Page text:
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Work Less, Help Economy And Environment

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There's nothing really natural about the 40-hour work week -- let alone the 50-plus hours many Americans spend on the job.

Some people argue the U.S. culture of busyness perpetuates unnatural states of unemployment, overwork, inequality, over-consumption, low well-being and high carbon emissions.

"Employment law and welfare law encourages us, particularly in the U.S. and U.K., to work more than 40 hours a week," said Mike Harris, senior associate at the New Economics Foundation, an independent think tank in London. "That's bad for the economy, bad for the environment, and that's also bad for the person."

In 1930, John Maynard Keynes predicted a future in which the average person would be richer and work less -- like, say, 15 hours a week. He saw productivity gains allowing workers to achieve more in fewer hours, so why shouldn't the end result be more free time?

Things didn't pan out that way. After a long decline in working hours paralleling improvements in efficiency from the mid-1800s to mid-1900s, the U.S. "stopped taking productivity growth in terms of fewer hours of work," said Juliet Schor, a sociologist at Boston College. Employers pay health care and other benefits per head rather than per hour in the U.S., so they responded to competition and recession in the 1980s by pushing some people out of the labor market and working the remainder harder. The result: more people unemployed and larger incomes for the over-employed.

If we reverse this trend, we might help tackle many of the problems facing society today, including climate change, Schor explained in her talk at the non-profit Garrison Institute's annual Climate, Mind and Behavior symposium in New York last week. Her research has found that a reduction of 10 percent in working hours could trim carbon footprints by 15 percent due to decreased consumption of goods and energy.

If you have more income, you can buy more stuff. A case in point: the average American doubled purchases of new clothing from 1991 to 2007, according to Schor.

Time constraints can also have detrimental effects, both on the environment and on public health. If you live a mile from work, you might choose to walk rather than drive if not pressed for time. You might also choose to eat at home rather than rushing out for fast food. "Households that have more free time are able to do things that are lower impact," Schor said.

Of course, few Americans can choose how many hours they work, whether more or less. Recent movements such as Occupy Wall Street assert that the disparity of work and money is unfair and unsustainable. The mounting push to adjust what is considered a 'normal' work week, by redistributing work across the population, has essentially the same goal.

Some European countries are already taking this step.

Marije Cornelissen, a member of the European parliament and Dutch Green Party, has never hired an employee to work more than 32 hours per week. She's done so out of her own self-interest, she said. "You get far more productivity per hour in a part-time work week," she said. (Unlike in the U.S., Cornelissen doesn't have to foot the majority of her employees' health care bills.)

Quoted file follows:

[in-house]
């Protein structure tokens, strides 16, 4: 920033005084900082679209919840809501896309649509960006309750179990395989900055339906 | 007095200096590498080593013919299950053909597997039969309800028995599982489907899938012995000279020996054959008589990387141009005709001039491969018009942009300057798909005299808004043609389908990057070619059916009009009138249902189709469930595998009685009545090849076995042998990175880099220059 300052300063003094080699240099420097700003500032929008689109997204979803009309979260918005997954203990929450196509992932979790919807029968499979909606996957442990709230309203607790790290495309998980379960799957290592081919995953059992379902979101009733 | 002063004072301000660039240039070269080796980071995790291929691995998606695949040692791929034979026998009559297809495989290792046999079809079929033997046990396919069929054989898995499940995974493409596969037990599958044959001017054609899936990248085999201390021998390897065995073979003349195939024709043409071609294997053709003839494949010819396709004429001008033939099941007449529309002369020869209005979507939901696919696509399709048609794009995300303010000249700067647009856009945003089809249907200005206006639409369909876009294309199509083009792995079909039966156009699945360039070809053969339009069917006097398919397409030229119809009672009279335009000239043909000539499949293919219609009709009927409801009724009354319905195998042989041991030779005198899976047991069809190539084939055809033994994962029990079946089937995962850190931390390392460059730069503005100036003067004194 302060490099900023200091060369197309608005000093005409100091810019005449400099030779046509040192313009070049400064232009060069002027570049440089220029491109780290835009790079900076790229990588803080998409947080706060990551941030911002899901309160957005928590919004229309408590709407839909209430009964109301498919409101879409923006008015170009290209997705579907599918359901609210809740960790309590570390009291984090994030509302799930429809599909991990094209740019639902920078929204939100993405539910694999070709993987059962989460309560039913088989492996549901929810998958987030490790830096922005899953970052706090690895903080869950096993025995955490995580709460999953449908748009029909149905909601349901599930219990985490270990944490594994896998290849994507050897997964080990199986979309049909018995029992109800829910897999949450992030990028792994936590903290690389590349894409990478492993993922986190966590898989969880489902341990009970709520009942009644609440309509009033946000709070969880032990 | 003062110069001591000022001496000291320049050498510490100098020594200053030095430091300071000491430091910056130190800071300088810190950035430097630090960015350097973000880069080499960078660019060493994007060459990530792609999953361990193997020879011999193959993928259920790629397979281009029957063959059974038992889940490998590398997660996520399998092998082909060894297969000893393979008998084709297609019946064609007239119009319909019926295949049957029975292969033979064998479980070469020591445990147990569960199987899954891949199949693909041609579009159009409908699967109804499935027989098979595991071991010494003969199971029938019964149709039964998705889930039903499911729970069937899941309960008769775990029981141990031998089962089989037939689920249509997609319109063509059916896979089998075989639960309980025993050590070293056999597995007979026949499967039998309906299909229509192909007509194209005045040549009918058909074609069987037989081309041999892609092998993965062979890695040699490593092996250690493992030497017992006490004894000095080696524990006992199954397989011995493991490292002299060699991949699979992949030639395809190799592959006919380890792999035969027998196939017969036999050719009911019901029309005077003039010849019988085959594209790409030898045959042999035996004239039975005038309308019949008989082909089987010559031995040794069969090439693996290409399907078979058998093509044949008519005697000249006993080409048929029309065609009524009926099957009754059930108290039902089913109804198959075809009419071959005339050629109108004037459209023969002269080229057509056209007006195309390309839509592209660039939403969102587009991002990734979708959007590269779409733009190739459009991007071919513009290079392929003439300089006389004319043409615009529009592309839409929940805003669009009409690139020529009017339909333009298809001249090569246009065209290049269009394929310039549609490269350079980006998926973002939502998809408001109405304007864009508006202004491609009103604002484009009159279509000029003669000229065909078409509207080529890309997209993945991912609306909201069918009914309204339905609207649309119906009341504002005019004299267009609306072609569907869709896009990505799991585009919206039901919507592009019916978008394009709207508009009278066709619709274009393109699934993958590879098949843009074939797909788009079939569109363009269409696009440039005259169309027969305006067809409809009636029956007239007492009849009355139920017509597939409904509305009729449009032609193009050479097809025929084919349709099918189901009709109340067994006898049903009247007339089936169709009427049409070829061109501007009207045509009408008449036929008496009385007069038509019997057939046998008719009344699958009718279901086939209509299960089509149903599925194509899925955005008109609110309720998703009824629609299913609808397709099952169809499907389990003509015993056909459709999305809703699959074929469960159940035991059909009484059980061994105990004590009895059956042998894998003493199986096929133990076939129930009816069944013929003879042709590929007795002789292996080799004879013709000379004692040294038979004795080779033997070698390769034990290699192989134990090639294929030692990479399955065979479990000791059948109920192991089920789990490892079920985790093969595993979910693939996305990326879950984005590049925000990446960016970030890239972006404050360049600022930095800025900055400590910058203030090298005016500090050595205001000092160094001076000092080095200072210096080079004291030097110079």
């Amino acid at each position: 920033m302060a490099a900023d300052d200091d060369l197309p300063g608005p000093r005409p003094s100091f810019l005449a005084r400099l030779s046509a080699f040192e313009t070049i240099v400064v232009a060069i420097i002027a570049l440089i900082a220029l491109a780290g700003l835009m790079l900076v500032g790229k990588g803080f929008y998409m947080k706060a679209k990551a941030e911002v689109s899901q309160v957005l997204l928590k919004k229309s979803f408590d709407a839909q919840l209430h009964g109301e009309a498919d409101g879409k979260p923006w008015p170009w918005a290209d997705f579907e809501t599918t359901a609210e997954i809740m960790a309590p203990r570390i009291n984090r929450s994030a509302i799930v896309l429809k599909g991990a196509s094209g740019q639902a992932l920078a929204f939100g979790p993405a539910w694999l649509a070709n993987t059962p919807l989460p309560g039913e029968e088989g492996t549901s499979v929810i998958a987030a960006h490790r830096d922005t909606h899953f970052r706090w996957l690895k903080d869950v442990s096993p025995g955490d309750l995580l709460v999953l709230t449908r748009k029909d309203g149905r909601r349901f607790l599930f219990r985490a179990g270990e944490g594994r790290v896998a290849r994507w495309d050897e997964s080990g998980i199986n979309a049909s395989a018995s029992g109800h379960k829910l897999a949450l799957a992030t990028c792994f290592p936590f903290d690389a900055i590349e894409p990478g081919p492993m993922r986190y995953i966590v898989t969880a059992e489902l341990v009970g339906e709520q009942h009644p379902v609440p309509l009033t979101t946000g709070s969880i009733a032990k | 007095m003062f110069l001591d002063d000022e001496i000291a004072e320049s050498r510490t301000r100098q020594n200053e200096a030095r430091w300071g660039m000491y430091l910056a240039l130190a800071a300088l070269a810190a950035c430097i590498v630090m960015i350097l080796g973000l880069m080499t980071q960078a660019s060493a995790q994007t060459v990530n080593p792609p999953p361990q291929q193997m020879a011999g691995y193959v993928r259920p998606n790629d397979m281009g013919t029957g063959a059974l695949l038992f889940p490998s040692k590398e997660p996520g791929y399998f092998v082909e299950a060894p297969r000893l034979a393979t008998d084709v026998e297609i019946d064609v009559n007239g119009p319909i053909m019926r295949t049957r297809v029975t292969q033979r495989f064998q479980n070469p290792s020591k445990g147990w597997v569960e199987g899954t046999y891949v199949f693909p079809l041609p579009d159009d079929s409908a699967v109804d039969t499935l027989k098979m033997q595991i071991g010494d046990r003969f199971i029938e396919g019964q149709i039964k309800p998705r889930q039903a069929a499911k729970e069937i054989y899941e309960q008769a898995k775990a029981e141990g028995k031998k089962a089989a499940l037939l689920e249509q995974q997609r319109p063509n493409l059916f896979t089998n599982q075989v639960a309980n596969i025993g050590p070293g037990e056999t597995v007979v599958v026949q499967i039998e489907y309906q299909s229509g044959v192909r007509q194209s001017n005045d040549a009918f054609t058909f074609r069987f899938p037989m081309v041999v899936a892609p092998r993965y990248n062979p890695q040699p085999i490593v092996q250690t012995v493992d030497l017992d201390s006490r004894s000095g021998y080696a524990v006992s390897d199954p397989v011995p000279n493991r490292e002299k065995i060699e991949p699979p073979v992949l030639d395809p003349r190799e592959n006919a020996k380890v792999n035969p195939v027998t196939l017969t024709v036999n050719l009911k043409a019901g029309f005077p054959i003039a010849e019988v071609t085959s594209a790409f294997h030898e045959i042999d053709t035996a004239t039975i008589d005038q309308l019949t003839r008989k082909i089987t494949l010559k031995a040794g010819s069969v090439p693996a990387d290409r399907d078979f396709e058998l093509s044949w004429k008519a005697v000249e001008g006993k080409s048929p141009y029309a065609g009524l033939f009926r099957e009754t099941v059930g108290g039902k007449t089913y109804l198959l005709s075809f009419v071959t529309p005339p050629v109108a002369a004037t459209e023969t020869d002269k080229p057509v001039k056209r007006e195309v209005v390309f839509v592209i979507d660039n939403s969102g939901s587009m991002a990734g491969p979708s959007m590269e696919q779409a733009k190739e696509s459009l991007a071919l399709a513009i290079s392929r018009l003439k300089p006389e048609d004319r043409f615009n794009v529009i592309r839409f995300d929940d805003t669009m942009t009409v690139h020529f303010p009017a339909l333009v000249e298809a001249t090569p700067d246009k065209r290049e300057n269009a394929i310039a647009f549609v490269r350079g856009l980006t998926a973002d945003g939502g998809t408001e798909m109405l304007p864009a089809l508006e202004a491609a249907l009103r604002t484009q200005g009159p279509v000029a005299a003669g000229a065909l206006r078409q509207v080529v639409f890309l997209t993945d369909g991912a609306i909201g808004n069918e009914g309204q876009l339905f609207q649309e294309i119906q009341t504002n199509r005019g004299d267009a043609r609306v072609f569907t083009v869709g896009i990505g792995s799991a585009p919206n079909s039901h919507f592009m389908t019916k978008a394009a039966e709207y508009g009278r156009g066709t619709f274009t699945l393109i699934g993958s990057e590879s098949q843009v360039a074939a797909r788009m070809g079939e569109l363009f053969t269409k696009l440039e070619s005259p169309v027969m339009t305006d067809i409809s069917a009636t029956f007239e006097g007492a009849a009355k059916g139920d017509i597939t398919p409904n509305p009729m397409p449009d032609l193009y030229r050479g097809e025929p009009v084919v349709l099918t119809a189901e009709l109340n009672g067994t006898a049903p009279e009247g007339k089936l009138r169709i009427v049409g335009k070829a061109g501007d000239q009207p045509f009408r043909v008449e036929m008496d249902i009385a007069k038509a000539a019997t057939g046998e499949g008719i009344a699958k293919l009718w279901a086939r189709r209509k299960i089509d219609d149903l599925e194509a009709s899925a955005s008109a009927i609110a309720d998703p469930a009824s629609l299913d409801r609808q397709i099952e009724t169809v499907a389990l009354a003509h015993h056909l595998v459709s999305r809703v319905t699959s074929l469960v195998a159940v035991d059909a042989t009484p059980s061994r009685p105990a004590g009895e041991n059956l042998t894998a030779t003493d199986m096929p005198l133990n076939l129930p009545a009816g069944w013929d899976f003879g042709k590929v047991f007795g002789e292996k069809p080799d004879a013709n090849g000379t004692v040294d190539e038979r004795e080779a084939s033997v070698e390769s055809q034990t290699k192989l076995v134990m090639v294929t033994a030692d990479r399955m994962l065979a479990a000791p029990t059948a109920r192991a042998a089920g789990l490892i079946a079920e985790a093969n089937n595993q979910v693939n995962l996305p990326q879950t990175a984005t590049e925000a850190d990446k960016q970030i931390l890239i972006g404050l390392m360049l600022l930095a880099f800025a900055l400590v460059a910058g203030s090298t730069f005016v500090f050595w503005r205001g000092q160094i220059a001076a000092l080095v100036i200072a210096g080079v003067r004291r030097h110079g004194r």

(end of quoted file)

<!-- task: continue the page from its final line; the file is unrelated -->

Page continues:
More than 10 years ago, Cornelissen's Dutch Greens initiated a successful effort to reduce the standard work week. Today, the typical employee in the Netherlands works fewer than 35 hours per week, often spread from Monday to Thursday.

In the U.S., a trial program begun in Utah in 2008 compressed the 40-hour work week for state employees to four days. Without the need to commute or turn on the lights, elevators and computers on Fridays, employees helped cut the state's energy bills and reduce its greenhouse gas emissions by more than 10,000 metric tons -- the equivalent of removing about 1,700 gasoline cars from U.S. roads. The workers also appeared to like the lifestyle change: 82 percent wanted to stay on the new schedule. Nevertheless, the program ended in September 2011.

Meanwhile, Germany and France are among nations following the Dutch lead.

"Emissions of greenhouse gases are 50 to 70 percent higher here in the U.S., compared to those countries," said Dean Baker, co-director of the Center for Economic and Policy Research in Washington, D.C. "In terms of damage to the planet, we're much worse."

In addition to longer hours, both the U.S. and U.K. have higher unemployment rates -- above 8 percent, compared with 5 percent in both the Netherlands and Germany. "There seems to be some relationship. Shorter working hours make it easier to create more jobs," said Harris of the New Economics Foundation and lead researcher on a 2010 report that advocates a 21-hour work week.

Germans currently work about 20 percent fewer hours than Americans, which means that an American employer needs about 20 percent more revenue to generate a new job.

"By moving to shorter working hours generally across the working population, you can share out employment much more," said Baker. He added that the obstacle of employer-based health insurance will likely be overcome with President Barack Obama's health care plan.

One of the greatest roadblocks to moving environmental policy now is concern over a struggling U.S. economy. A 2011 Gallop poll found the widest margin in nearly 30 years in how much Americans prioritize economic growth and environmental protection: 54 percent versus 36 percent.

"As environmentalists, we need to embrace a broad agenda," said Schor, "we need to have a climate strategy that is also a strategy that improves the labor market."

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